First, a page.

Current stock replenishment required = (4 + 2) × 100 + (1.1 × 100 − 300) = 510
So, you would need to replenish 510 units to maintain an optimal stock level.
Economic Ordering Quantity
Economic Order Quantity (EOQ) is another valuable concept in inventory management and demand planning. It’s a classic deterministic model that assumes demand is known precisely and stays constant over time within the planning horizon. It focuses on determining the optimal order quantity to minimize the total inventory cost.
Total Costs = Ordering Costs + Storage Costs
Total costs in the EOQ model are the sum of ordering costs and storage costs. Ordering costs include expenses related to placing and receiving orders. While holding costs represent the expenses associated with storing and maintaining inventory.
Anticipating future growth is crucial for dynamic inventory management. To account for this, a growth factor (e.g., 20%) is applied to the expected demand. This adjustment recognizes that the demand for a product may not remain static and allows for a more proactive approach to inventory replenishment.
Suppose you have a retail clothing store where you sell winter jackets. Let’s consider a steady demand for jackets per month is 500. The ordering cost per order is $150, and the holding cost per jacket per year is $10. The current inventory is 100 jackets.
Consider Future Growth
Future Demand = 500 × 1.2 = 600
Adjust for Current Inventory
Units to Replenish = future demand - current inventory = 600 − 100 = 500
In this scenario, the business would aim to replenish approximately 500 jackets to meet the expected demand.
Two Main Costs of Economic Order Quantity
Let's dive into various trade-offs and costs associated with Economic Order Quantity.
Order Quantity and Order Turnover and Average Inventory
There's an inverse relationship between order quantity and order turnover. As the order quantity goes up, the number of orders goes down.
There's a direct relationship between order quantity and average inventory. Increasing the order quantity results in higher average inventory levels.
Annual Inventory Maintenance Cost
Larger order quantities can result in higher annual inventory maintenance costs. This includes expenses related to holding and managing inventory throughout the year.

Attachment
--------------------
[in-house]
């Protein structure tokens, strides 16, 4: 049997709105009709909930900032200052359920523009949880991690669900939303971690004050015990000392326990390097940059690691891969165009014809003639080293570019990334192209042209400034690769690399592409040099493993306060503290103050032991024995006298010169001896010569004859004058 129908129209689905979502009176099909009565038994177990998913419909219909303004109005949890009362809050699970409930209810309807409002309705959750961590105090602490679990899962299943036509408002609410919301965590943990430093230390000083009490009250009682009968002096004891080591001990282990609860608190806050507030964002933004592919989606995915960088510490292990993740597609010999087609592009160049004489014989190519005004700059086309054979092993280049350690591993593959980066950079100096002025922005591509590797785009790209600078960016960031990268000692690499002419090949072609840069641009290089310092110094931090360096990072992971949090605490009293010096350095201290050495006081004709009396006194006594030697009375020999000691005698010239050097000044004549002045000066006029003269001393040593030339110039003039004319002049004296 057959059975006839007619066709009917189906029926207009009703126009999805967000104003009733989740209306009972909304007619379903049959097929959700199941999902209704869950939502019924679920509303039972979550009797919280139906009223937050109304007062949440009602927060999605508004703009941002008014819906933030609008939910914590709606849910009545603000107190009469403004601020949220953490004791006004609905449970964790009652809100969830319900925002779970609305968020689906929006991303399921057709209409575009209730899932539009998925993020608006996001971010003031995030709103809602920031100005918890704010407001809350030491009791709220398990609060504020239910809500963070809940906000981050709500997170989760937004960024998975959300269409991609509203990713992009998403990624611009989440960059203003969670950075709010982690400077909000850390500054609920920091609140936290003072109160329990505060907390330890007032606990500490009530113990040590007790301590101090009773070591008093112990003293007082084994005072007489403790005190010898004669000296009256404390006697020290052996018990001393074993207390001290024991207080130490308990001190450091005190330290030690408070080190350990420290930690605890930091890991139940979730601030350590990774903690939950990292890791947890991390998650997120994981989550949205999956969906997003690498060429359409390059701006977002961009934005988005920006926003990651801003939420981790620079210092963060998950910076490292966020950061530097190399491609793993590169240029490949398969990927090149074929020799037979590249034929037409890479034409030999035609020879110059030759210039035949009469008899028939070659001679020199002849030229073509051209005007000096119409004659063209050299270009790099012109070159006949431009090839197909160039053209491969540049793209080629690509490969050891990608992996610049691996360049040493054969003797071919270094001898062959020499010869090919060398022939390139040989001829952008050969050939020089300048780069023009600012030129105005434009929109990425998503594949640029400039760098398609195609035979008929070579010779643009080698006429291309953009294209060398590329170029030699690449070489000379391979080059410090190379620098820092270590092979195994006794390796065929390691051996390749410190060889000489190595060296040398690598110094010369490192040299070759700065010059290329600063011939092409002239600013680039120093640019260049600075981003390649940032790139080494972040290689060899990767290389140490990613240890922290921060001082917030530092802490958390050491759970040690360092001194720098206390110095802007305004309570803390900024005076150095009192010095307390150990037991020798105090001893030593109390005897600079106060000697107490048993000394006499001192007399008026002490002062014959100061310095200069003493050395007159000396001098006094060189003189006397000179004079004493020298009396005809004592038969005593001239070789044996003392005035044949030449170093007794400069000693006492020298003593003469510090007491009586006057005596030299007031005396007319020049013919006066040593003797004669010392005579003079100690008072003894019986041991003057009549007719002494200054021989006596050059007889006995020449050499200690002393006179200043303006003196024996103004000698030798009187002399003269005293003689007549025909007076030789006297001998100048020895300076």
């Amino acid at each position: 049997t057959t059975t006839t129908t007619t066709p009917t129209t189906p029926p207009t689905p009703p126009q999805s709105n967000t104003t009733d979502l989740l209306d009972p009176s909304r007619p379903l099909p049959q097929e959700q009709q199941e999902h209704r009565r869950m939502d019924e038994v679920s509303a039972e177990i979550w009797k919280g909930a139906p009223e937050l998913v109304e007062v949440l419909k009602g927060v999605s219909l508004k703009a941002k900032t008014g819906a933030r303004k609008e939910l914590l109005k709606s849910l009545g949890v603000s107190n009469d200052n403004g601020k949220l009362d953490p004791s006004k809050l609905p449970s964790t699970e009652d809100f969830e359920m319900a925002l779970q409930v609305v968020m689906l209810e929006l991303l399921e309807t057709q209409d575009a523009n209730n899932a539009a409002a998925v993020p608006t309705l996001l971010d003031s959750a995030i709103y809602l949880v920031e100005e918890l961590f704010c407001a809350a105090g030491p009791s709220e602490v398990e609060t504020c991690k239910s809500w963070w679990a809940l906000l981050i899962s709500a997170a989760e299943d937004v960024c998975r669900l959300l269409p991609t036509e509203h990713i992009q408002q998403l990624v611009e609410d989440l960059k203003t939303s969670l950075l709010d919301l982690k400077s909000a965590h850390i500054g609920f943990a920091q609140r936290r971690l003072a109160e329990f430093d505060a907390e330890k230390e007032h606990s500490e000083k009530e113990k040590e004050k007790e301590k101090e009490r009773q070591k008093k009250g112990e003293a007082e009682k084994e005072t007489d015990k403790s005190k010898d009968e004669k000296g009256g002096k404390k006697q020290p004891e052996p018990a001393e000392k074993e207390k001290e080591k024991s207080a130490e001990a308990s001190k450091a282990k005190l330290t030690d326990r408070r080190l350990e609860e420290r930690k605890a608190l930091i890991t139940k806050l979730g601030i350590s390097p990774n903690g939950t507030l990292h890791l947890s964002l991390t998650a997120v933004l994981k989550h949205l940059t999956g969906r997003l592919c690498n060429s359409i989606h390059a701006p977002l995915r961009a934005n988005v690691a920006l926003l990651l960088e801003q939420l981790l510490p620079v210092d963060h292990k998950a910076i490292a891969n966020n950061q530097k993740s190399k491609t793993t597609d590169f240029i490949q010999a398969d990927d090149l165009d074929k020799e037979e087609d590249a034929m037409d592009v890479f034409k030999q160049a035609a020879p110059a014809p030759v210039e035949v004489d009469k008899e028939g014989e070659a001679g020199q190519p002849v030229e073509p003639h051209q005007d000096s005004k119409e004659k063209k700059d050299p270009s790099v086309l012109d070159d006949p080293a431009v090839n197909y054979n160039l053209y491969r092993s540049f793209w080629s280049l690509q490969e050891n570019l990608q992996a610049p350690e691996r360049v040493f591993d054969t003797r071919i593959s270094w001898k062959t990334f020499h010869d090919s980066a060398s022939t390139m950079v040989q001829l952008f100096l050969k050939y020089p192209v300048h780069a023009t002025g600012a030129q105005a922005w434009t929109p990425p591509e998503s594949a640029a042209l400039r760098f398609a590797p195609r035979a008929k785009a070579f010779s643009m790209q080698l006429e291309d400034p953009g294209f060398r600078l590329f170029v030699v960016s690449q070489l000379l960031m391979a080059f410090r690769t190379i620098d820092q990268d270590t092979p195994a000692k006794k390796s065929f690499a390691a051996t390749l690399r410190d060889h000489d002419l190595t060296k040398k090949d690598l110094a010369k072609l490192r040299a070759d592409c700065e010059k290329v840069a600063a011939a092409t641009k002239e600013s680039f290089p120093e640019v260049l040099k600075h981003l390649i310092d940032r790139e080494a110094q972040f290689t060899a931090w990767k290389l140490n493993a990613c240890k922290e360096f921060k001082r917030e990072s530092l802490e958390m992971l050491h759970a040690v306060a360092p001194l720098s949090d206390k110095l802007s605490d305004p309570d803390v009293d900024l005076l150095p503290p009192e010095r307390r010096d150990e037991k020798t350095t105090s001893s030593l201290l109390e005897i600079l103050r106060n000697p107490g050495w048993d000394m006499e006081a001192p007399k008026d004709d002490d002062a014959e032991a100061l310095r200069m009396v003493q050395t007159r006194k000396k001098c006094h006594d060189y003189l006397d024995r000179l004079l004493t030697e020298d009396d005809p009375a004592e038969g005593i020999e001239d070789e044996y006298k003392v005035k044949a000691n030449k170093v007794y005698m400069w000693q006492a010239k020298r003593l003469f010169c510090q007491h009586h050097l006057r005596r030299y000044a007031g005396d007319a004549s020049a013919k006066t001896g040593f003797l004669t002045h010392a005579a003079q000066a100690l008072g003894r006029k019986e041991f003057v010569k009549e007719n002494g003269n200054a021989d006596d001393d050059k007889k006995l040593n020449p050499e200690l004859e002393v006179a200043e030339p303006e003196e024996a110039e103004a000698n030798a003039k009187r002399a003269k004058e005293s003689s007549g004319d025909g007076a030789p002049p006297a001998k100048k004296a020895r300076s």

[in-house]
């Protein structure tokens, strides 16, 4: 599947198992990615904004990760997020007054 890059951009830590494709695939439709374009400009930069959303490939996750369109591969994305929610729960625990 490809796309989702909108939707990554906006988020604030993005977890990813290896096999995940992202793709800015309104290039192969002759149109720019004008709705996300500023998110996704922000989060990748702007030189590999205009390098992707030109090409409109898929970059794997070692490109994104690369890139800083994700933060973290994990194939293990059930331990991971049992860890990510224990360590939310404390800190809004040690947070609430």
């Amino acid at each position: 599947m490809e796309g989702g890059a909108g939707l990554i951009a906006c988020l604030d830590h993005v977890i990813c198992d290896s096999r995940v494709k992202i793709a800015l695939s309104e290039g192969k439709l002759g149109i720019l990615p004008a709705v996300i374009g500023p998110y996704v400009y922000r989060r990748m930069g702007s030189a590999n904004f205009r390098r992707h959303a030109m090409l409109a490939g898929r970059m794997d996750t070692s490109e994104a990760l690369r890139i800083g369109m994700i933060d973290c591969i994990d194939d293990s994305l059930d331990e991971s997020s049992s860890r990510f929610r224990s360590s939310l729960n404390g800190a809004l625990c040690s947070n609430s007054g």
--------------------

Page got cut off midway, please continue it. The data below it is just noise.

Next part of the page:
Cautions when Applying EOQ
When applying the Economic Order Quantity (EOQ) model, it's important to exercise caution and to ensure its suitability and effectiveness.
Where EOQ Is Applicable
- EOQ assumes a constant rate of production and availability of inventory. If there are limitations on production capacity, the assumptions of EOQ may not hold.
- EOQ is most effective in scenarios with stable and predictable demand. If demand fluctuates or is subject to sudden changes, the EOQ model may not provide accurate results.
- Economic Order Quantity relies on accurate and known costs for holding inventory and making orders. If there is uncertainty or variability in holding costs or order costs, the calculated EOQ may not be optimal.
Where EOQ Is Inadequate
- If your business operates on a make-to-order basis, where products are produced only upon customer orders, EOQ might not be applicable.
- EOQ assumes that the entire order can be delivered at once. In situations where partial deliveries or phased deliveries are necessary, adjustments may be needed in the application of EOQ.
- If external constraints such as production capacity, testing facilities, or shipping limitations restrict the size of your order, the calculated EOQ may not be feasible.
Demand Forecasting Considerations
When you are forecasting future demand in order to optimize your inventory, you need to consider the following:
- Account for macroeconomic events, societal trends, and external disruptions that can impact consumer behavior and demand. Incorporate flexible forecasting models that can adapt to unexpected changes in the market environment.
- Complex items may have price and geographical sensitivities. Implement forecasting models that factor in these nuances.
- Employ methods that address price fluctuations, regional demand patterns, and seasonal peaks, ensuring accurate predictions and optimal inventory management.
- Implement submodels within the overarching demand forecasting model to specifically address events.
In short, the importance of demand forecasting extends beyond short-term gains and contributes to long-term sustainability. This strategic approach allows businesses to anticipate, adapt, and thrive in the evolving rhythm of the market. So, if you want to streamline your inventory management, look no further than BoxHero.